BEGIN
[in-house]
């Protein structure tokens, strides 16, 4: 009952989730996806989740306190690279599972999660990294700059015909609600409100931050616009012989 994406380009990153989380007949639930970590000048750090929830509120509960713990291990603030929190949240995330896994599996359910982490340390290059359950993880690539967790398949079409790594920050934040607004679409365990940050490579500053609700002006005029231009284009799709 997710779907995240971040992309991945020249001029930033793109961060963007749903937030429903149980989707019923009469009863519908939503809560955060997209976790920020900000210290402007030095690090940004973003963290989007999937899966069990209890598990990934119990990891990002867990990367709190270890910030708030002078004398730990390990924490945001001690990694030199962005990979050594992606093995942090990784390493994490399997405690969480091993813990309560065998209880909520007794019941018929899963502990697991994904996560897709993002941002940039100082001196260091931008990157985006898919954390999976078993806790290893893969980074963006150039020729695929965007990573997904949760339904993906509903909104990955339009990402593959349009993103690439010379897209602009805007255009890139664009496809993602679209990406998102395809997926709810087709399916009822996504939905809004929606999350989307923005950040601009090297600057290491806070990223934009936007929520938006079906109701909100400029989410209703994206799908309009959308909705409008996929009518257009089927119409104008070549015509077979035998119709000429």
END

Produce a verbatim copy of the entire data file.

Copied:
[in-house]
């Protein structure tokens, strides 16, 4: 009952989730996806989740306190690279599972999660990294700059015909609600409100931050616009012989 994406380009990153989380007949639930970590000048750090929830509120509960713990291990603030929190949240995330896994599996359910982490340390290059359950993880690539967790398949079409790594920050934040607004679409365990940050490579500053609700002006005029231009284009799709 997710779907995240971040992309991945020249001029930033793109961060963007749903937030429903149980989707019923009469009863519908939503809560955060997209976790920020900000210290402007030095690090940004973003963290989007999937899966069990209890598990990934119990990891990002867990990367709190270890910030708030002078004398730990390990924490945001001690990694030199962005990979050594992606093995942090990784390493994490399997405690969480091993813990309560065998209880909520007794019941018929899963502990697991994904996560897709993002941002940039100082001196260091931008990157985006898919954390999976078993806790290893893969980074963006150039020729695929965007990573997904949760339904993906509903909104990955339009990402593959349009993103690439010379897209602009805007255009890139664009496809993602679209990406998102395809997926709810087709399916009822996504939905809004929606999350989307923005950040601009090297600057290491806070990223934009936007929520938006079906109701909100400029989410209703994206799908309009959308909705409008996929009518257009089927119409104008070549015509077979035998119709000429």